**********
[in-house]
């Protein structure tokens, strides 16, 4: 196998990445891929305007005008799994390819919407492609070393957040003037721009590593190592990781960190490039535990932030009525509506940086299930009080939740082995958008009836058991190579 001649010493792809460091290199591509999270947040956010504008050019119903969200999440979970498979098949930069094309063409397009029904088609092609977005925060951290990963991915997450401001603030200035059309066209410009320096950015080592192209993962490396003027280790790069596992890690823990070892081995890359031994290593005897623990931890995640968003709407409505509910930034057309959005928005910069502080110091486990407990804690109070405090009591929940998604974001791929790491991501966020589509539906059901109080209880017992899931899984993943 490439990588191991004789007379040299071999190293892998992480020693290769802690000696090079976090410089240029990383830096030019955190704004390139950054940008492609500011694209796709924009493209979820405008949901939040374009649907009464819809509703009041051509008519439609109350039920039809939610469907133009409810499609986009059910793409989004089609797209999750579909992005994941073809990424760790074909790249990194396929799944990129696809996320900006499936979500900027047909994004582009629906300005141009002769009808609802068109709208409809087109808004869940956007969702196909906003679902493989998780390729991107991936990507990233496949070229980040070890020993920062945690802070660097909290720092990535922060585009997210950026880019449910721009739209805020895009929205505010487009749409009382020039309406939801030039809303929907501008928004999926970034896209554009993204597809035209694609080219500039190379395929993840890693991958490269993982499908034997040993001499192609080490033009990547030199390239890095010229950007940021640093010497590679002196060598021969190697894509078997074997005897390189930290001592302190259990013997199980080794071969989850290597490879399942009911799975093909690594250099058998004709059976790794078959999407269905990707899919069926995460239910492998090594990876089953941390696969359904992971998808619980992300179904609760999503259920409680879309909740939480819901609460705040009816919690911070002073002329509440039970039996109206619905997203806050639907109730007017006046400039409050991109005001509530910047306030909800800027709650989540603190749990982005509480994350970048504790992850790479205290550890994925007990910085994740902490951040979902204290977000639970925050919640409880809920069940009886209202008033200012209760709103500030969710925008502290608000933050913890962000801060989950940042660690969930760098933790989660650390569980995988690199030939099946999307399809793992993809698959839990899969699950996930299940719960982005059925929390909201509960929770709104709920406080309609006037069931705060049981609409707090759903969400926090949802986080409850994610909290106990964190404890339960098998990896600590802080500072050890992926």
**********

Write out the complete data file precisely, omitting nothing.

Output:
[in-house]
């Protein structure tokens, strides 16, 4: 196998990445891929305007005008799994390819919407492609070393957040003037721009590593190592990781960190490039535990932030009525509506940086299930009080939740082995958008009836058991190579 001649010493792809460091290199591509999270947040956010504008050019119903969200999440979970498979098949930069094309063409397009029904088609092609977005925060951290990963991915997450401001603030200035059309066209410009320096950015080592192209993962490396003027280790790069596992890690823990070892081995890359031994290593005897623990931890995640968003709407409505509910930034057309959005928005910069502080110091486990407990804690109070405090009591929940998604974001791929790491991501966020589509539906059901109080209880017992899931899984993943 490439990588191991004789007379040299071999190293892998992480020693290769802690000696090079976090410089240029990383830096030019955190704004390139950054940008492609500011694209796709924009493209979820405008949901939040374009649907009464819809509703009041051509008519439609109350039920039809939610469907133009409810499609986009059910793409989004089609797209999750579909992005994941073809990424760790074909790249990194396929799944990129696809996320900006499936979500900027047909994004582009629906300005141009002769009808609802068109709208409809087109808004869940956007969702196909906003679902493989998780390729991107991936990507990233496949070229980040070890020993920062945690802070660097909290720092990535922060585009997210950026880019449910721009739209805020895009929205505010487009749409009382020039309406939801030039809303929907501008928004999926970034896209554009993204597809035209694609080219500039190379395929993840890693991958490269993982499908034997040993001499192609080490033009990547030199390239890095010229950007940021640093010497590679002196060598021969190697894509078997074997005897390189930290001592302190259990013997199980080794071969989850290597490879399942009911799975093909690594250099058998004709059976790794078959999407269905990707899919069926995460239910492998090594990876089953941390696969359904992971998808619980992300179904609760999503259920409680879309909740939480819901609460705040009816919690911070002073002329509440039970039996109206619905997203806050639907109730007017006046400039409050991109005001509530910047306030909800800027709650989540603190749990982005509480994350970048504790992850790479205290550890994925007990910085994740902490951040979902204290977000639970925050919640409880809920069940009886209202008033200012209760709103500030969710925008502290608000933050913890962000801060989950940042660690969930760098933790989660650390569980995988690199030939099946999307399809793992993809698959839990899969699950996930299940719960982005059925929390909201509960929770709104709920406080309609006037069931705060049981609409707090759903969400926090949802986080409850994610909290106990964190404890339960098998990896600590802080500072050890992926």